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Texas feeder cattle cleared from TB movement restrictions
Austin, Texas-Texas feeder cattle will not have to meet additional movement restrictions on Jan. 1, the United States Department of Agriculture (USDA) says.
Texas feeder cattle will not have to meet additional movement restrictions on Jan. 1, the United States Department of Agriculture (USDA) says.
USDA's Animal and Plant Health Inspection Service says new movement requirementswill be delayed at least nine months. The additional requirements were slatedafter officials found two cattle herds infected with bovine tuberculosis.
Dr. Linda Logan, executive director for the Texas Animal Health Commission(TAHC), says, "The Texas cattle industry has been extremely worriedfor several months, because after finding two infected cattle herds sincesummer 2001, Texas lost its 'free' status for cattle TB eradication."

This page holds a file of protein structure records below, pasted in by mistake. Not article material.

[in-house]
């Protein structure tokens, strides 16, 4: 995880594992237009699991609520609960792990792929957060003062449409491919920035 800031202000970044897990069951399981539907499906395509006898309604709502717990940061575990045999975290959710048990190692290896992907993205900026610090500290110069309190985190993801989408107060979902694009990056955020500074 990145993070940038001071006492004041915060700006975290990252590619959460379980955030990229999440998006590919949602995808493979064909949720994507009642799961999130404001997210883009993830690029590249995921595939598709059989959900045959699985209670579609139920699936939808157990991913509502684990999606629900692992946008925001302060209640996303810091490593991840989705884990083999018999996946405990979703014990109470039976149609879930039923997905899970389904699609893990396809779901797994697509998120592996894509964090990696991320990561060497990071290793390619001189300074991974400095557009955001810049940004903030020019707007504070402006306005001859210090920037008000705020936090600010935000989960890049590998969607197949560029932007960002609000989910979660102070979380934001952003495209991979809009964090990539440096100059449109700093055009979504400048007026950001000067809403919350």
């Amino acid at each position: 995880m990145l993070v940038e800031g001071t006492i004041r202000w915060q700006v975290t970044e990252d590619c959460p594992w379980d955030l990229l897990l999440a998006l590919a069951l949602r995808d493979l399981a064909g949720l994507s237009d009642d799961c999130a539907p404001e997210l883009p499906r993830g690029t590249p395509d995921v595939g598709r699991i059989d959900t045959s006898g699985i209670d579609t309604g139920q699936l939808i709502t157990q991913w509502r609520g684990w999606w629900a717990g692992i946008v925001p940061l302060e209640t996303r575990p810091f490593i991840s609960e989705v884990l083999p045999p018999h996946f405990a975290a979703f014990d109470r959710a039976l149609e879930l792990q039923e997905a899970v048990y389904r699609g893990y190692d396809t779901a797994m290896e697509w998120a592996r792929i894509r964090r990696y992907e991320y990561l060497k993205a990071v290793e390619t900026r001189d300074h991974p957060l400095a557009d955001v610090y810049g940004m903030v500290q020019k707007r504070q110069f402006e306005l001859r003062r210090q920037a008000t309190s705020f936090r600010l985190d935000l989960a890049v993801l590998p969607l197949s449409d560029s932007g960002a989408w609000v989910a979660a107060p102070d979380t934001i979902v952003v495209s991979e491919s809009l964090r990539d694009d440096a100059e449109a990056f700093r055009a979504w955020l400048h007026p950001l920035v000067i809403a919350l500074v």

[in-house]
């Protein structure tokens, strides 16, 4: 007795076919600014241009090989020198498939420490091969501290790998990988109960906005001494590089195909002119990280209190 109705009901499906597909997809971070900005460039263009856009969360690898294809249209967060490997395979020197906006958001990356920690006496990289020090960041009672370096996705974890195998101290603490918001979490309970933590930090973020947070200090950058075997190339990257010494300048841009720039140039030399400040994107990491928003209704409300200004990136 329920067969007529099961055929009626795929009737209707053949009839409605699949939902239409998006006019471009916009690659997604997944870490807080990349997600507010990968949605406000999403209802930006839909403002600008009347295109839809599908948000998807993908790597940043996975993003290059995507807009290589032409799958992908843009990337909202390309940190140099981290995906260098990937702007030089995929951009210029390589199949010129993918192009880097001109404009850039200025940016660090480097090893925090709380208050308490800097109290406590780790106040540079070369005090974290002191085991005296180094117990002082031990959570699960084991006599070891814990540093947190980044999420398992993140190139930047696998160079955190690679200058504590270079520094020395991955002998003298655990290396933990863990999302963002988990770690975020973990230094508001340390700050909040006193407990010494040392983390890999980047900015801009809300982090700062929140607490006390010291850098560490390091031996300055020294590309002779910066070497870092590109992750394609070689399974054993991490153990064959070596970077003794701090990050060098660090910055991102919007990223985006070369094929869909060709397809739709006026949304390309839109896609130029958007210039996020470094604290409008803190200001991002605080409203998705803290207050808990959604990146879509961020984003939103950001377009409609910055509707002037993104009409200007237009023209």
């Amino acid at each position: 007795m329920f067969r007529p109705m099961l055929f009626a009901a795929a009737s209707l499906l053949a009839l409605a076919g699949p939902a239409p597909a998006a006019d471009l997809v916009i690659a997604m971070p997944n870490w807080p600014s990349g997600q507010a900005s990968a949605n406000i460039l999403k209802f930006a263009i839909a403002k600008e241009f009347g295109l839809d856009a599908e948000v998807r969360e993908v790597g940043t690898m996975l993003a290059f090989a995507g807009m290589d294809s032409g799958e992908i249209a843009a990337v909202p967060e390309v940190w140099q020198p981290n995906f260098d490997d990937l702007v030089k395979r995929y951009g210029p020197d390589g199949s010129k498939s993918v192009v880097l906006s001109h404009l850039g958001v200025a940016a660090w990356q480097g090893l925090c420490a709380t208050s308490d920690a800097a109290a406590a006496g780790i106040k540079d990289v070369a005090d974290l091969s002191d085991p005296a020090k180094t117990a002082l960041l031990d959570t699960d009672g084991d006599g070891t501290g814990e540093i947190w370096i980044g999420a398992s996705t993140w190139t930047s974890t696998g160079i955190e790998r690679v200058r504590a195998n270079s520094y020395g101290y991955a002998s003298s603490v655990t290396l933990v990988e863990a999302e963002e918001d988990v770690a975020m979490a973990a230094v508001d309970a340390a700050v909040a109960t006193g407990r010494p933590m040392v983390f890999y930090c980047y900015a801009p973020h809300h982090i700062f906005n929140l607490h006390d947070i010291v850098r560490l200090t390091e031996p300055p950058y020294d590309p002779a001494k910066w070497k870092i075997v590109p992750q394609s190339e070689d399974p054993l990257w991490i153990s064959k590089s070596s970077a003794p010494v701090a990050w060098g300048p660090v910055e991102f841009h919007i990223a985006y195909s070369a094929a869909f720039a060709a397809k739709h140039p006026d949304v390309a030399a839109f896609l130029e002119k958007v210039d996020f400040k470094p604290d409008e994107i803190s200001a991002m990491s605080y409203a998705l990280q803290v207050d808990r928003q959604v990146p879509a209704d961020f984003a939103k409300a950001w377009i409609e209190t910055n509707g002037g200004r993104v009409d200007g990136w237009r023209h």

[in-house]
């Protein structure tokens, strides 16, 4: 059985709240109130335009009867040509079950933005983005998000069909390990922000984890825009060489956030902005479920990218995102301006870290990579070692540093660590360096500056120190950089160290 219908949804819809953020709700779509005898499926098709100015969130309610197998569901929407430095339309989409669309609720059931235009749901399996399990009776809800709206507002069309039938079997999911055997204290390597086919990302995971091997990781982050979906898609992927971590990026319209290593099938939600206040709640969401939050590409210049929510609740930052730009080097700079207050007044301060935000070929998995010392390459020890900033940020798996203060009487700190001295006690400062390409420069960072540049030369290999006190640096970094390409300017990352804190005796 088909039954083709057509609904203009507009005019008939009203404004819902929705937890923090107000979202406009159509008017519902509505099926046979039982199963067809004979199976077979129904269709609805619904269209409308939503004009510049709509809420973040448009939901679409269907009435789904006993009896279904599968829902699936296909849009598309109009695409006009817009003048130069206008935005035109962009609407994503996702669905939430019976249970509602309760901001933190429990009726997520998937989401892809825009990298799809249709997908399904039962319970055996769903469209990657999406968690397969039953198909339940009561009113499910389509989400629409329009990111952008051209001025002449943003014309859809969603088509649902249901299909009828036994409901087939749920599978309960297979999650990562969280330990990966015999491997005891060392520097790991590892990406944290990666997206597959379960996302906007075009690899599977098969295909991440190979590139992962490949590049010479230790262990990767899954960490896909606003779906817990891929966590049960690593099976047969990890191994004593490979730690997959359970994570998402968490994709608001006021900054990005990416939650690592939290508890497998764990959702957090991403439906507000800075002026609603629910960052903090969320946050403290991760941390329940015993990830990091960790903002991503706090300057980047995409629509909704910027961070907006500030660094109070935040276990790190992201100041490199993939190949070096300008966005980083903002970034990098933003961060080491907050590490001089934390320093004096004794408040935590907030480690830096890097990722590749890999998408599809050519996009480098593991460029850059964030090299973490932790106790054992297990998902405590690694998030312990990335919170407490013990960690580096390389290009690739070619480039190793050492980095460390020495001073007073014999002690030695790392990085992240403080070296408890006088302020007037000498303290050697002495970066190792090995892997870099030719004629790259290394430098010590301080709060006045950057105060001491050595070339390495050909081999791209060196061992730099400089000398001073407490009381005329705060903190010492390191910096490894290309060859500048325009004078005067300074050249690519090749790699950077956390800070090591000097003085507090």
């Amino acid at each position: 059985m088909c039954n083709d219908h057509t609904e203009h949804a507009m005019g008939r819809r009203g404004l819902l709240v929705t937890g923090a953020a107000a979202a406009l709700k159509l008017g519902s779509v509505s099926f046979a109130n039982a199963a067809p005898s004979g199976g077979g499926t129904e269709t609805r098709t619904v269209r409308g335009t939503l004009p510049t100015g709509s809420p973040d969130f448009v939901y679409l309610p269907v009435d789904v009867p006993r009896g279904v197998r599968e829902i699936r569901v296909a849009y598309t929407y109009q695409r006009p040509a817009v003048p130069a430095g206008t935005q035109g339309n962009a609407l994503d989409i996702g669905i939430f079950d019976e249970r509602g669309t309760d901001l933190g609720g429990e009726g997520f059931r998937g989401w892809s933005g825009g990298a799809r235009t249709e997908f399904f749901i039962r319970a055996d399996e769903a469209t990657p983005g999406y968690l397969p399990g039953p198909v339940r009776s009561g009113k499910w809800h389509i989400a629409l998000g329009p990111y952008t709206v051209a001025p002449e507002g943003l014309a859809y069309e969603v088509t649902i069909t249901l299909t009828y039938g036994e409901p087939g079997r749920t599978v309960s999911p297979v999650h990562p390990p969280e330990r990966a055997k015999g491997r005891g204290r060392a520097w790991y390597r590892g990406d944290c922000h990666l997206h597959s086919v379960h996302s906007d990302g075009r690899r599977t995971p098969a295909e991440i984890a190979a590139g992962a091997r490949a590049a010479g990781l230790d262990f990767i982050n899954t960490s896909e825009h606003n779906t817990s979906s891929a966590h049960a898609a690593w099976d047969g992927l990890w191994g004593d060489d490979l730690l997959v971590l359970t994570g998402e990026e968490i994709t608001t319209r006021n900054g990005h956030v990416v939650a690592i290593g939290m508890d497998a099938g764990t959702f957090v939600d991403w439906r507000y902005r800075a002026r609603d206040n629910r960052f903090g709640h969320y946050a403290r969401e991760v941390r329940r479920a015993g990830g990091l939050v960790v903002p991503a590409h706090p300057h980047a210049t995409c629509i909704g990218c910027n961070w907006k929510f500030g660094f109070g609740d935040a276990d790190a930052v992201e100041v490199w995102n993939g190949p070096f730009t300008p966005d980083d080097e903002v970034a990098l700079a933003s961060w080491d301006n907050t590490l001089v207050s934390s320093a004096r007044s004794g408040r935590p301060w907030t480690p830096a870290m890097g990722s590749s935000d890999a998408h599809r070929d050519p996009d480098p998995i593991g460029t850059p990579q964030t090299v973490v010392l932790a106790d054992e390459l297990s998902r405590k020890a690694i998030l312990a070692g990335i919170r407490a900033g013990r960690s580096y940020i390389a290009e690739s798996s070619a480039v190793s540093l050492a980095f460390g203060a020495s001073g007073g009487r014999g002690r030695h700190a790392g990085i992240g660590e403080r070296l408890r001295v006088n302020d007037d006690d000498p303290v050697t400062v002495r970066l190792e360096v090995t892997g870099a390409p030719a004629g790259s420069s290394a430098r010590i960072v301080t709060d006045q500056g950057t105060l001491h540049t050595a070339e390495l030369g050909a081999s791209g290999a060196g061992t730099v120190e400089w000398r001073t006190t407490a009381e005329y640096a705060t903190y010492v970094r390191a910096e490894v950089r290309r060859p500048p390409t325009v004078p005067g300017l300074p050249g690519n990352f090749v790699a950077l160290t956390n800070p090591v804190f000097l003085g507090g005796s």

Logan explains, "During the spring and summer, a TB working groupcomprised of representatives from Texas cattle businesses met with USDArepresentatives repeatedly to seek relief from unnecessary burdensome restrictionson feeder cattle movement."
The Texas Veterinary Medical Association was also represented with anumber of producer groups.
Logan says, "Our livestock industry moves about 1.5 million feedersteers, feeder bull calves and feeder heifers out of state each year. Hadthe movement restrictions been imposed, we would have been required to identifyfeeder steers with an official ear tag, and not only tag, but also TB testall feeder heifers and feeder bull calves." Logan explains, "Theserequirements would have cost millions, not only for the ear tags, whichwould have been provided by USDA, but also for the industry's labor coststo handle each feeder animal individually. The cattle industry's abilityto move feedlot cattle efficiently would have been damaged."
USDA is working on a risk assessment to determine if Texas feeder cattlepose a health danger to other states' cattle. If a statistically significantrisk is shown, USDA could propose tighter restrictions. Logan adds thatless than one in 3 million Texas feeder cattle pose a health danger to cattlein other states.
If federal regulations are proposed on movement of cattle, they probablywould not got into effect until late 2003.